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This eBook from the Gutenberg Project consists of approximately 364 pages of information about The Vehement Flame.

Upstairs in Mrs. Newbolt’s spare room, as the twilight thickened, there was silence, except for the terrible breathing, and the clock ticking away the seconds; one by one they fell—­like beads slipping from a string.  Maurice sat holding Eleanor’s hand.  The others, speaking, sometimes, without sound, or moving, noiselessly, stood before the meek majesty of dying.  Waiting.  Waiting.  It was not until midnight that she opened her eyes again and looked at Maurice, very peacefully.

“Tell Edith it wasn’t what she said, made me try ... our river ...  Jacky will call her ...  Tell Edith ... to be kind to Jacky.”

She did not speak again.

CHAPTER XXXVII

“I have an uneasy feeling,” said Mr. Houghton, “that he is thinking of marrying the woman, just to carry out Eleanor’s wish.  Poor Eleanor!  Always doing the wrong thing, with greatness.”  This was in September.  Maurice was to come up to Green Hill for a Sunday, and the Houghtons were in the studio talking about the expected guest.  Later Edith was to drive over to the junction and meet him....

It was not only Green Hill which talked about Maurice.  In the months that followed Eleanor’s death, a good many people had pondered his affairs, because, somehow, that visit of Jacky’s to Mrs. Newbolt’s house, got noised abroad, so Maurice’s friends (making the inevitable deductions) told one another exactly what he ought to do.

Mrs. Newbolt expressed herself in great detail:  “I shall never forgive him,” she said; “my poor Eleanor! She forgave him, and sent for the child.  More than I would do for any man!  But I could have told her what to expect.  In fact, I did.  I always said if she wasn’t entertainin’, she’d lose him.  Yes; she had a hard time—­but she kept her figger.  Should Maurice marry the—­boy’s mother? ’Course not! Puffect nonsense.  You think he’ll make up to Edith Houghton?  She would have too much self-respect to look at him!  And if she did, her father would never consent to it.”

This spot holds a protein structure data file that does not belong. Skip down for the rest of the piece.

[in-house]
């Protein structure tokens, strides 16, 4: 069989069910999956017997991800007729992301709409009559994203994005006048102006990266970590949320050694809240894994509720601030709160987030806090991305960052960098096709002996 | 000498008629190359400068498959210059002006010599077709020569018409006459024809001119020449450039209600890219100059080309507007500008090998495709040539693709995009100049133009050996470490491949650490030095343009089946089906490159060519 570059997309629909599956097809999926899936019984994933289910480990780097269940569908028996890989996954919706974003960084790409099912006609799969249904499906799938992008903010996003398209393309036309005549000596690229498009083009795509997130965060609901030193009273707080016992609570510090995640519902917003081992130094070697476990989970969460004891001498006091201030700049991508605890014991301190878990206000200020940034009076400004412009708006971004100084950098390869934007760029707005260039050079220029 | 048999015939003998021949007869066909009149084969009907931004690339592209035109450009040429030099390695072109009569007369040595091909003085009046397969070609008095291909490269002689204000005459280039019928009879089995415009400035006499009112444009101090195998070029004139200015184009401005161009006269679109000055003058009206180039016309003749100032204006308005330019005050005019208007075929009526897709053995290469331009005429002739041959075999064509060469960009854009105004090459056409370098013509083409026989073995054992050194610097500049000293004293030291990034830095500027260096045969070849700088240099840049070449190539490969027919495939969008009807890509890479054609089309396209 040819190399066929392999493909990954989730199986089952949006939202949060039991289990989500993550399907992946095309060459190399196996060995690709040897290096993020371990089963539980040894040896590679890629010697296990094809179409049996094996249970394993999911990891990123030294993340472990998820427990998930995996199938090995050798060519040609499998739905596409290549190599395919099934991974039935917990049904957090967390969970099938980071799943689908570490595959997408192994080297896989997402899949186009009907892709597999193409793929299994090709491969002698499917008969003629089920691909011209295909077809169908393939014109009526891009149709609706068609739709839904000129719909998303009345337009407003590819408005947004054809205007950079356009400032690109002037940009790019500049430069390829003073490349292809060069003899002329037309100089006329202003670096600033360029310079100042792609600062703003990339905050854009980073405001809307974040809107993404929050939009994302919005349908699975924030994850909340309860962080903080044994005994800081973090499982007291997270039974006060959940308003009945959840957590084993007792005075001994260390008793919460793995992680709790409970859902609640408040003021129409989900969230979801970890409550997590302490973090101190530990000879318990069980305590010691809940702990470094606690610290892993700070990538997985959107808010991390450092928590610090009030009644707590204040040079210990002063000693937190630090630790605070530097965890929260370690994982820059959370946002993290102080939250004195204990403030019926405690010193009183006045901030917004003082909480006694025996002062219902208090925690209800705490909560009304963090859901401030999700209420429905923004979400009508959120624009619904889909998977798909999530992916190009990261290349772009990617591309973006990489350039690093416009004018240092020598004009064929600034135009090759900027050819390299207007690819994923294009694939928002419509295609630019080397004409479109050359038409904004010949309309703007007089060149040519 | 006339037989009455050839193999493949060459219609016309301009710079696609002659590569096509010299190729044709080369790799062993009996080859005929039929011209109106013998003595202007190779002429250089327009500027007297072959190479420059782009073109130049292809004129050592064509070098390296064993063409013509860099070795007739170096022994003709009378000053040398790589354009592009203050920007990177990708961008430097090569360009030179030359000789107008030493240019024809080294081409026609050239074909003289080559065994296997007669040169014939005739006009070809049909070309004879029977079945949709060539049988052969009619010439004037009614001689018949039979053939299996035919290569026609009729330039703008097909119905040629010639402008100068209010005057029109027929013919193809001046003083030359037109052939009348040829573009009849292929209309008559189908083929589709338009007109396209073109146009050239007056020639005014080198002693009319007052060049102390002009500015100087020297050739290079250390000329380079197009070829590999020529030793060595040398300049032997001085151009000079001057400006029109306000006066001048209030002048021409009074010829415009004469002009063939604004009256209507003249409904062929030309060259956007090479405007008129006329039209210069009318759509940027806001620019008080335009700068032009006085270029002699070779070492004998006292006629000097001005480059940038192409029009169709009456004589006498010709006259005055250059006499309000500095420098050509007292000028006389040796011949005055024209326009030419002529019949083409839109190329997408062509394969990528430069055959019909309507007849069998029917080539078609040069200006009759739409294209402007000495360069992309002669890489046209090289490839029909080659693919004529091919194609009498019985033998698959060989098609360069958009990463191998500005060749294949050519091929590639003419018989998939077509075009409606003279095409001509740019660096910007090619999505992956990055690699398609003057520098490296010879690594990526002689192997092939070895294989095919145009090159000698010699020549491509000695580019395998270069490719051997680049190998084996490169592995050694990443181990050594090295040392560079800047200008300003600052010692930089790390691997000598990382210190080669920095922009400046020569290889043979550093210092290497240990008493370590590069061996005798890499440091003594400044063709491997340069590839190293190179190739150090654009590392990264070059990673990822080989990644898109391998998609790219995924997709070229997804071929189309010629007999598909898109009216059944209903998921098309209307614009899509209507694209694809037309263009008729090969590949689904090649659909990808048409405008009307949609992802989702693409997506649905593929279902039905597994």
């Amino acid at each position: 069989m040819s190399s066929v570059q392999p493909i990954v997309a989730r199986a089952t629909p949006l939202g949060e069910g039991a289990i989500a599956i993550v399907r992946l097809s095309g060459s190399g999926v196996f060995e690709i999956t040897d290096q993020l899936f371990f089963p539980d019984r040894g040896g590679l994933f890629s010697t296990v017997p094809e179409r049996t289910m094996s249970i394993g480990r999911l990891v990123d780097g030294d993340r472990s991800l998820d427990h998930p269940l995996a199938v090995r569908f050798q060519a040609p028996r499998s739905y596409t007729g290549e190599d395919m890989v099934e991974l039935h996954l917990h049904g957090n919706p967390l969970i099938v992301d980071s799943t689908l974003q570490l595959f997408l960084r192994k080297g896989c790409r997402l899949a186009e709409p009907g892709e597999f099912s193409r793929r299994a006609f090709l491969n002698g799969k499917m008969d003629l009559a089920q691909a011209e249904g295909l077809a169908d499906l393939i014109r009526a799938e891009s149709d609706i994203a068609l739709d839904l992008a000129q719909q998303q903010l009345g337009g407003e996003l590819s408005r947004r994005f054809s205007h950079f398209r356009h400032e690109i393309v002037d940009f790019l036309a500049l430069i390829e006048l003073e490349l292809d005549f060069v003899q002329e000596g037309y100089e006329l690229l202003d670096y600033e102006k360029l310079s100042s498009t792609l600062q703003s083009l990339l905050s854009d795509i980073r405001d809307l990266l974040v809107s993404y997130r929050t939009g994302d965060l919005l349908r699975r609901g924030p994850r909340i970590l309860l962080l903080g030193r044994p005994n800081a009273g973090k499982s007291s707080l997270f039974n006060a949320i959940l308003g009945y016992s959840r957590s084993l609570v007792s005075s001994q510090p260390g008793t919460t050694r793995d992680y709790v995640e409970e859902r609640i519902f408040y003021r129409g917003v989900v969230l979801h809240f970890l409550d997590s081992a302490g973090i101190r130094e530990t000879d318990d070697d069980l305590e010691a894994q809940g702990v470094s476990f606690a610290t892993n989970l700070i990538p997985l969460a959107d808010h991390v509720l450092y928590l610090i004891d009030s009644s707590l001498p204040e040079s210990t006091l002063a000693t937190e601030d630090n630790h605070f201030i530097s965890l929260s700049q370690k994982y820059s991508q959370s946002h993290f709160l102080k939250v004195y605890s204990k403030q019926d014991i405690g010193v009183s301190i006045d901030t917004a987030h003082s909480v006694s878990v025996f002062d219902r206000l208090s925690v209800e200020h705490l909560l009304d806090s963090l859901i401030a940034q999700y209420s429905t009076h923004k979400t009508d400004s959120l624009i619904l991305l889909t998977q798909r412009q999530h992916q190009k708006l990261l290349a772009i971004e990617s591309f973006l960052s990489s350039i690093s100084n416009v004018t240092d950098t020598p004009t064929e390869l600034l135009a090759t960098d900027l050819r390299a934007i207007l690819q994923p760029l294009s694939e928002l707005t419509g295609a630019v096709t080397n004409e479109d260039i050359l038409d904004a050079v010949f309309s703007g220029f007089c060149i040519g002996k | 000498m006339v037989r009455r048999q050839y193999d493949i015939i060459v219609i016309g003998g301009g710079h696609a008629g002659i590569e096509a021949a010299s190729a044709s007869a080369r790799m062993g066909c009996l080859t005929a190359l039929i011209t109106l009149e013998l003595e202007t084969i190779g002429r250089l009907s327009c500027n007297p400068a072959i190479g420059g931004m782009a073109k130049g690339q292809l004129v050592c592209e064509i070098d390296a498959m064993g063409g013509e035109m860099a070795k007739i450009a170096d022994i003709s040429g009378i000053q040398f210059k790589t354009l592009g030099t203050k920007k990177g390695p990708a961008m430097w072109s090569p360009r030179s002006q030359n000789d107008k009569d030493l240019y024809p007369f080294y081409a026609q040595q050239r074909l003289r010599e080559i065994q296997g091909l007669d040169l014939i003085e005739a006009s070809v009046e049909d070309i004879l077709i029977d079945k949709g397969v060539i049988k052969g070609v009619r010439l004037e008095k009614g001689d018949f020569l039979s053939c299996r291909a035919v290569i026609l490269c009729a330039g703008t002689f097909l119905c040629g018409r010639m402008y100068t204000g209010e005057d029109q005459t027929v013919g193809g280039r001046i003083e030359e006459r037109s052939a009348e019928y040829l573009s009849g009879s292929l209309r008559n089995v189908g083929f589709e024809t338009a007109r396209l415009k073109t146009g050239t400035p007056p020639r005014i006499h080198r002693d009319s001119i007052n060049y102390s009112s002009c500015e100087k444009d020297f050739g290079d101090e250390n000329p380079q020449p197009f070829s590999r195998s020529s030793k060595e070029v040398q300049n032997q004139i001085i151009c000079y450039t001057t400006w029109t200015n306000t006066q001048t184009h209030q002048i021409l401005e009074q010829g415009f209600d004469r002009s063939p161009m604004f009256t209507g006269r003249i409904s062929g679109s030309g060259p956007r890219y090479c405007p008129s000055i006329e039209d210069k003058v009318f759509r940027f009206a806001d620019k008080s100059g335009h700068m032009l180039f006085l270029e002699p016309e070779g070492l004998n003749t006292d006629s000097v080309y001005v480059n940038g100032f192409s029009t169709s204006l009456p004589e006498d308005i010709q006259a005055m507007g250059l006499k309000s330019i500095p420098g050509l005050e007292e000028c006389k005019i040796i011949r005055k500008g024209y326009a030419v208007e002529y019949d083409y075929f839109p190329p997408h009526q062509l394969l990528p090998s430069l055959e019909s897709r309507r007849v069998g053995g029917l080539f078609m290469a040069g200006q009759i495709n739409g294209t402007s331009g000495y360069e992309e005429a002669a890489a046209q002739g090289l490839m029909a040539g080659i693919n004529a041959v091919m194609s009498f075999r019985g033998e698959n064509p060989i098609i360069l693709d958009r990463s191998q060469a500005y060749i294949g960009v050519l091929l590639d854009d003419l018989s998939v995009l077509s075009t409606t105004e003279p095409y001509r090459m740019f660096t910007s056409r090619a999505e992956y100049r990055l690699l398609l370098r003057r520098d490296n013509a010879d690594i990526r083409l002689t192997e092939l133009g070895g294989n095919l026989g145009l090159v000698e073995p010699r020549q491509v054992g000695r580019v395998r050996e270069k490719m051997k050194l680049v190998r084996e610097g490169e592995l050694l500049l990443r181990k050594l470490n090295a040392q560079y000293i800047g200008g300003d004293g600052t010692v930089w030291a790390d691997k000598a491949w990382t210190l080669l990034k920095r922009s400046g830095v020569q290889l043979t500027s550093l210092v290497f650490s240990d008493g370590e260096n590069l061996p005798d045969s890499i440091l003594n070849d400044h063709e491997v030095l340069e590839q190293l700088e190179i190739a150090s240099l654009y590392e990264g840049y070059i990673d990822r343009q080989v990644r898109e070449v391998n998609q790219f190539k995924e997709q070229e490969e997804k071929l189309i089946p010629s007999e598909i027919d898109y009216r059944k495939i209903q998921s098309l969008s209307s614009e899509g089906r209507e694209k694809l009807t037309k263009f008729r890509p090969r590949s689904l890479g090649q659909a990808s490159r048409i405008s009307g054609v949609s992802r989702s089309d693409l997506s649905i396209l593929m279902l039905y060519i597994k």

The Mortons’ opinion was just as definite:  “I hope Maurice will marry again; Edith’s just the girl for him—­What!” Mrs. Morton interrupted herself, at a whisper of gossip, “he had a mistress?  I don’t believe a word of it!”

“But I’m afraid it’s true,” her husband told her, soberly; “there’s a boy.”  His wife’s shocked face made him add:  “I think Curtis will feel he ought to legitimatize the youngster by marrying his mother.  Maurice is good stuff.  He won’t sidestep an obligation.”

“I never heard of such an awful idea!” said Mrs. Morton, dismayed.  “I hope he’ll do nothing of the kind!  You can’t correct one mistake by making another.  Don’t you agree with me?” she demanded of Doctor Nelson; who displayed, of course, entire ignorance of Mr. Curtis’s affairs.

He only said, “Well, it’s a rum world.”

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